Hilton’s work on Fox News exacerbated those tensions. In 2017, he was given a show — “The Next Revolution” — on Fox’s less-watched weekend block. Almost as importantly, Hilton’s role as a contributor for the network had him appearing on more partisan-leaning shows, where he would be brought in to explain why the president’s enemies were not just wrong, but motivated by elite arrogance.

“The establishment was in total shock that this outsider could be elected president, and very quickly, that shock turned to rage,” he said on Fox after the raid on the offices of Michael Cohen, Trump’s personal attorney. “On the substance, he’s doing really well. But they can’t hear that, because they can’t stand him as an individual.”

On “The Next Revolution,” Hilton frequently booked guests from the left. But there was plenty of material for Hilton’s opponents when they began asking whether Crowdpac wanted to be associated with him.

“Are you putting money into the pockets of a pro-Trump Fox News host?” the linguistics scholar George Lakoff asked in a March post on Medium. “The very candidates and policies he attacks on Fox News are paying him a percentage when they use his platform!”

Lakoff’s post was part of a pressure campaign that got results. As Hilton noted in his “Unrig the System” speech, the biggest successes from Crowdpac’s funding model were Democrats; among the most successful Republican candidates on the site was a self-identified progressive running in a Republican primary.

“I think that initially, when we had an agreed-upon strategy with our board and investors that we were nonpartisan — I thought the show on Fox News would be asset,” Hilton said. “We were so skewed to left in terms of candidates, and I thought a goal should be to boost our standing on the right. Therefore, I thought it would be helpful if I was on Fox; it would balance out perceptions of what Crowdpac was. But it didn’t. It didn’t attract more Republicans, and it angered the left.”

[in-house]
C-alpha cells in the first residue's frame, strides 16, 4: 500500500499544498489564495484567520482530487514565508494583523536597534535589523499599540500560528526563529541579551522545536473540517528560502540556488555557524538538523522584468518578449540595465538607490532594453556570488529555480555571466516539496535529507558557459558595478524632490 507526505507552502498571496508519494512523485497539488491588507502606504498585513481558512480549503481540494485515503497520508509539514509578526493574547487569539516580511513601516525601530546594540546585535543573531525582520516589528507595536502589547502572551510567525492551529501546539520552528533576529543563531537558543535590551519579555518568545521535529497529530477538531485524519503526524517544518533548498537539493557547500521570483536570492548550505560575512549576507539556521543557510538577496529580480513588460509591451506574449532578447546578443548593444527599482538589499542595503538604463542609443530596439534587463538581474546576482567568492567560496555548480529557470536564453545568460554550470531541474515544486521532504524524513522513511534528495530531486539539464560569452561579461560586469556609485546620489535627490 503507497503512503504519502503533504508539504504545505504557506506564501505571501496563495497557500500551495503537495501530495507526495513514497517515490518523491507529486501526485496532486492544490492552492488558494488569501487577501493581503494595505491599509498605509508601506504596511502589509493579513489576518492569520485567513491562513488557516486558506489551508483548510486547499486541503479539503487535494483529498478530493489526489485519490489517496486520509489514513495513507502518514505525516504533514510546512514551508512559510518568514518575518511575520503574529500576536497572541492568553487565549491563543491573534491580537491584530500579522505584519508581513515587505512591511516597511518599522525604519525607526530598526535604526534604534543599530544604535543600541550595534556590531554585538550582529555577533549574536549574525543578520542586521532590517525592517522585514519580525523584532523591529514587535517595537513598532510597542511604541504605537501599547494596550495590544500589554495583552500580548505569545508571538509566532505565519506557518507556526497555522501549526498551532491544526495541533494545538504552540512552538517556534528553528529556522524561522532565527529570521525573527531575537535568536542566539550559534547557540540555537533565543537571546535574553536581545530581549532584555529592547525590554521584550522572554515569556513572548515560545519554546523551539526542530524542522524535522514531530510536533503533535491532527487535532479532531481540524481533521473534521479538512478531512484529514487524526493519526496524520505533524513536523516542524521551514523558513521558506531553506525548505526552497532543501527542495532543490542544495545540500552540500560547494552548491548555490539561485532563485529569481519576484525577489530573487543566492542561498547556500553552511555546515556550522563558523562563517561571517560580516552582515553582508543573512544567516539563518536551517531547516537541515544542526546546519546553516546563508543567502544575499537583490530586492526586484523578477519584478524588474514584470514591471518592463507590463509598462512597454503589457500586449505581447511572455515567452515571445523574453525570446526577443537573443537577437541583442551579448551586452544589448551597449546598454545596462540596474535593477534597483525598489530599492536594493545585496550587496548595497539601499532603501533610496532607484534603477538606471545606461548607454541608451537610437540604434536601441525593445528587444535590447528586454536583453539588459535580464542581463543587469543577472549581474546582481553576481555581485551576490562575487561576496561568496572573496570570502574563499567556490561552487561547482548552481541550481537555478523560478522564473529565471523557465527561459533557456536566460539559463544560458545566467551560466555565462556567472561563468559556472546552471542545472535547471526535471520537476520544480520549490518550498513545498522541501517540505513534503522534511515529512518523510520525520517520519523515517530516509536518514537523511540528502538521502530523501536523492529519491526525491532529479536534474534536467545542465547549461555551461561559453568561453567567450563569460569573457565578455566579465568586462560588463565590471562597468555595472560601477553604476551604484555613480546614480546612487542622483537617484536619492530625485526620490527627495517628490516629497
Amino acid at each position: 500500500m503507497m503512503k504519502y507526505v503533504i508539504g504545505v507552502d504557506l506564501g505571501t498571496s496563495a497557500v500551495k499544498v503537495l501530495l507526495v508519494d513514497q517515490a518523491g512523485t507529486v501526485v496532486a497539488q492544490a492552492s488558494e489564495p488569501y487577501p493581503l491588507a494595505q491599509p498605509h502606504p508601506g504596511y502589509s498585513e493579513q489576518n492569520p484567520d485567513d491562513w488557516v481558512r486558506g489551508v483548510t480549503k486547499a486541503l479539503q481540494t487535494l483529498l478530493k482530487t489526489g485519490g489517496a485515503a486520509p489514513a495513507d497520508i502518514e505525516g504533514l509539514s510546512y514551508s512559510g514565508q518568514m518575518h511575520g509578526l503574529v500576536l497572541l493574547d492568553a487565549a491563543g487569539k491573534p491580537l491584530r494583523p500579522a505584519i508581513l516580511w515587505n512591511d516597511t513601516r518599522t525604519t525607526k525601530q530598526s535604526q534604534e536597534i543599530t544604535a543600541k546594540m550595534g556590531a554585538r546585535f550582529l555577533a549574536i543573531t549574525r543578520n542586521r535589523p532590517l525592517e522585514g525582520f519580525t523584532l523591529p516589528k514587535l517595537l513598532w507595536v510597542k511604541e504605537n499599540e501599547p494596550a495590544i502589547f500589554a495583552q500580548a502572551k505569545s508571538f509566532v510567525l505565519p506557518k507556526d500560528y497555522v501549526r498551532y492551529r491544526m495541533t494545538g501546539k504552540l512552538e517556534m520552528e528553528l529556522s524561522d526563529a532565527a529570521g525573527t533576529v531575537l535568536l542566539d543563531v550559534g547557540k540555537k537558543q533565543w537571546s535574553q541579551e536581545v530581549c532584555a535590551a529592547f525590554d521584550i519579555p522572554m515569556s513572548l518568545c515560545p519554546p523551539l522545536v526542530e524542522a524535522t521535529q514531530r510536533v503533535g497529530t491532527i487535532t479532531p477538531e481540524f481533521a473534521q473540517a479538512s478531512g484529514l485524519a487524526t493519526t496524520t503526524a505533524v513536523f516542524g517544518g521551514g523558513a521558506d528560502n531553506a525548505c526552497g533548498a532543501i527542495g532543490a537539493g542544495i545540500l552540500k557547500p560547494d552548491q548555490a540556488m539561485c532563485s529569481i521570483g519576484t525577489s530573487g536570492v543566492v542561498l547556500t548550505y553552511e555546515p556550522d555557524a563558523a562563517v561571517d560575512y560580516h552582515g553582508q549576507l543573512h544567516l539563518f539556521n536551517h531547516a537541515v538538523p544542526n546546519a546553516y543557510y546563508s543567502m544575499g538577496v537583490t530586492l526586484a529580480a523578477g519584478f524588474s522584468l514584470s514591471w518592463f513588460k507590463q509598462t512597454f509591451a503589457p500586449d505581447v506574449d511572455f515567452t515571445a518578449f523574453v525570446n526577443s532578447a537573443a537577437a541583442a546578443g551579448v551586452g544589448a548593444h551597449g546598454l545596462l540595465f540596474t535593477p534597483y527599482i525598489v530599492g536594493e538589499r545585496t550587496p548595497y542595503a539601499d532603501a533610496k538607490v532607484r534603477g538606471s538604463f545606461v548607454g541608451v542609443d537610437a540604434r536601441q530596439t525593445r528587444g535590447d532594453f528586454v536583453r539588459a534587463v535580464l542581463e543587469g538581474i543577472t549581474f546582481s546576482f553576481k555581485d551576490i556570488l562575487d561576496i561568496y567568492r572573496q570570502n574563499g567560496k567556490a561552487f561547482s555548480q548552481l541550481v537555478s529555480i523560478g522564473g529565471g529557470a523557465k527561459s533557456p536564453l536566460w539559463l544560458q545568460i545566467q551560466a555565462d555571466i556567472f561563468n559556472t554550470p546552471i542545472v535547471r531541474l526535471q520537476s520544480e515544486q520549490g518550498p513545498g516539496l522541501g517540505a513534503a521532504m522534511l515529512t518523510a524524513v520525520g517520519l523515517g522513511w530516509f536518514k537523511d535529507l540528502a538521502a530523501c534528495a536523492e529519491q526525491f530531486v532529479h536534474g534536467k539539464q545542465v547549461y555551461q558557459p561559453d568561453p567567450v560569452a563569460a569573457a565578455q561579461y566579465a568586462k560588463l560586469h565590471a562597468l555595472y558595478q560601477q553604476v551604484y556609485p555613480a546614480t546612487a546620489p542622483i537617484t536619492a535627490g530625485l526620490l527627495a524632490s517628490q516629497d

The anger was specific. Hilton’s critics rejected not just his general assessment of how Trump blew up the political system, but of the policies where he aligned with Trump. In an August 2017 editorial, Hilton said that the “left was in meltdown” over the president’s proposed change to legal immigration policy, and displayed Democrats’ quotes from during the George W. Bush presidency, worrying that higher legal immigration suppressed wages and changed the country too quickly.

“Bring back the reasonable Democrats,” Hilton said. “Surely everyone can agree that immigration should be controlled.”

This week, Hilton said that immigration was one of the issues that had become toxic in his attempt to bridge the divide at Crowdpac. “The left has become increasingly dogmatic on immigration,” he said. “Any position short of supporting open borders is described as racist. That’s nonsensical. I’m an immigrant. My family are immigrants, twice over.”

But in the Medium memo announcing Crowdpac’s freeze on Republican campaigns, Thomas suggested that Trump had turned too many issues into racial quagmires. “We find ourselves grappling every day with campaigns fueled by Trumpism that skirt the thinning lines between overt hate speech and the rhetoric and actions used to stir up racial animosity legitimized by the President of the United States,” Thomas wrote. “These campaigns and this activity run contrary to the values of our company and community.”

Whatever Crowdpac said in public, Hilton no longer had to respond. In a few months, he’d be releasing “Positive Populism,” his second book. He had never found party politics as interesting as policy anyway.

“It turns out the people who thought this would be impossible were right,” Hilton said.